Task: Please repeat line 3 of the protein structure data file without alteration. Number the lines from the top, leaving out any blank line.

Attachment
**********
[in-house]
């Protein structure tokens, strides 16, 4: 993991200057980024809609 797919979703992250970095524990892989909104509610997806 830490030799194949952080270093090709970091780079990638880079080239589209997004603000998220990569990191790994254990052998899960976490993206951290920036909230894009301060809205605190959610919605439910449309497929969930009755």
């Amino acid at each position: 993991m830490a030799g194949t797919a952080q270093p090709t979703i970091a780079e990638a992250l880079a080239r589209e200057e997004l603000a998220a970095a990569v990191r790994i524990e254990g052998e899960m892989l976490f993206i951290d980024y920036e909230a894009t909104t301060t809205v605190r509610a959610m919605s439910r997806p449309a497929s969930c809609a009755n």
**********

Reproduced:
């Amino acid at each position: 993991m830490a030799g194949t797919a952080q270093p090709t979703i970091a780079e990638a992250l880079a080239r589209e200057e997004l603000a998220a970095a990569v990191r790994i524990e254990g052998e899960m892989l976490f993206i951290d980024y920036e909230a894009t909104t301060t809205v605190r509610a959610m919605s439910r997806p449309a497929s969930c809609a009755n």